The Morris Collection keeps on growing! David Marriott Morris, Eleanor Rhoads Morris Cox and William Perot Morris recently added to the Library Company’s holdings of over 1600 of their grandfather’s photographs with a gift of travel journals by Marriott C. Morris and his daughter Jane as well as copies of letters written by Morris while attending Haverford College.
The letters, written by Morris between 1881 and 1885 to his mother Martha Canby Morris, reveal a bit of the young photographer’s personality. Even from this relatively small sampling, the frequency with which the letters were sent and the affection they contained show a son devoted to his mother. Morris’ familial dedication also extended to his sister Bess, for whom he often expressed concern and inquired after. The letters also reveal a scholar who was serious about his studies – but not too serious. Morris described his classes and lectures in a generally positive way, except for the subject of Trigonometry, which seems to have been a thorn in his side. He expressed his distaste for the subject with a dash of dry humor in a letter written on November 9, 1883. He wrote to his mother, “You little thought when you were comfortably seated at dinner yesterday that I was undergoing the horrors of that Trigonometry examination. Yet it was even so.” When he wasn’t suffering through Trigonometry, Morris engaged in a variety of social activities with a large group of friends, including George Vaux, another member of a prominent Philadelphia Quaker family. Morris’ letters described football games, dinner parties, sledding, and an intricate telegraph project conducted with Vaux.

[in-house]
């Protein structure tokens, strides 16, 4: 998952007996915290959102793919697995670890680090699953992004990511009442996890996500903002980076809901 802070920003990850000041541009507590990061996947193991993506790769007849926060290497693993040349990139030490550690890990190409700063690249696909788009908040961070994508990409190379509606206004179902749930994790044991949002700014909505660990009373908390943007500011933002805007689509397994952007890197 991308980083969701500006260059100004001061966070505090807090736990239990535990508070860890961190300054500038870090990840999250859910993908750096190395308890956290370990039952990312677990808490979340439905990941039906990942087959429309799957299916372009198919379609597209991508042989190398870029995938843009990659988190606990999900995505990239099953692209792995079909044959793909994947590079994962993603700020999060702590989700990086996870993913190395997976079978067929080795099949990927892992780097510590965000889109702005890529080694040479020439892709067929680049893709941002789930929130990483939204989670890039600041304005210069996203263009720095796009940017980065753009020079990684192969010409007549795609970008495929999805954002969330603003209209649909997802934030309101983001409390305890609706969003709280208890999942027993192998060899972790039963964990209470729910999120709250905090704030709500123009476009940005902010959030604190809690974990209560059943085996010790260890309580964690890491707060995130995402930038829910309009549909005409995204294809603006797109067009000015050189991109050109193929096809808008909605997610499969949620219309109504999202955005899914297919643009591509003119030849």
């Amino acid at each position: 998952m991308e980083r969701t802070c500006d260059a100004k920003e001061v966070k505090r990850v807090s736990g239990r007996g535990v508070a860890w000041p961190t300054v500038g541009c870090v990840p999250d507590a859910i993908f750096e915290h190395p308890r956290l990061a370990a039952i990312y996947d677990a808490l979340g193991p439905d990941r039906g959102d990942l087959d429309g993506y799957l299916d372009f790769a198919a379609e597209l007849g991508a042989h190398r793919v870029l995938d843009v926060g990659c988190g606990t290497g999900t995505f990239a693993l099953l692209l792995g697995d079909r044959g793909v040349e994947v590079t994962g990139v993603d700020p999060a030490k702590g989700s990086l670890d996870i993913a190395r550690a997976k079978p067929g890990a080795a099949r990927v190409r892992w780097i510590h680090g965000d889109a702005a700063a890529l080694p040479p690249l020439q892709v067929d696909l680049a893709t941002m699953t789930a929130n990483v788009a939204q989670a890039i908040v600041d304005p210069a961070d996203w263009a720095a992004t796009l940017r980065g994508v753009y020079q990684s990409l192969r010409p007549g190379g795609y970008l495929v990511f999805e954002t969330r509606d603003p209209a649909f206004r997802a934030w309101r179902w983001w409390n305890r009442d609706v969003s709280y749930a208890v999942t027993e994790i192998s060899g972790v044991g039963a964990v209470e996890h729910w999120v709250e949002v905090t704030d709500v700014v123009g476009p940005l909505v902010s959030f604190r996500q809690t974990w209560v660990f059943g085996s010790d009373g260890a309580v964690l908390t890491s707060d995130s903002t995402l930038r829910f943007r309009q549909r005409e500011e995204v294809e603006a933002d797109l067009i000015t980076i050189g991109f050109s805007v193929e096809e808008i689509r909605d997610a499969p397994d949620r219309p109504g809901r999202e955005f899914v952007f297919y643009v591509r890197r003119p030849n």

Even in these letters from his early Haverford days, Morris’ passion for photography is clear. Morris frequently mentioned both finished prints and his photographic process when writing to his mother. In a letter from October 25, 1883 Morris asked his mother to bring him two photographs he had mounted earlier that fall to decorate his room. He remembered that one of the photographs depicted the library, but could not remember the subject of the other photograph, which was taken at the same time.
By matching the date of the letter with photographs in the Morris Collection, it is possible that the unknown second photograph could have been of the Morris family’s old house, Soldier’s Monument or the Quaker meeting house, all located in Germantown.
A few months later, Morris wrote to his mother about some photographs he had taken with his friend George Vaux. He called these photographs of the “fellows” and the class of ’87 “the best groups I have ever tried.” Morris was proud of these photographs but also profited from them. He told his mother that he planned to charge 20 cents per print and already had some orders.
However, in this same letter Morris expressed frustration with his more recent photographs. He wrote that he was trying out some new plates and had not yet perfected their use. Similarly, in a letter from March 14, 1884 Morris wrote a long entry about his recent experimentation with a new wide angle lens. Regardless of Martha Canby Morris’ comprehension or interest in the minute details of her son’s photographic practice, these surprisingly technical missives reveal Morris in the act of finding his way as a photographer and the genesis of his project to document his experiences and environment.
The knowledge gained from these letters and journals enhances our understanding of Morris’ life and adds yet another layer of depth and complexity to the Marriott C. Morris Photograph Collection.
Alison Van Denend, Assistant Project Manager
The Marriott C. Morris Photograph Collection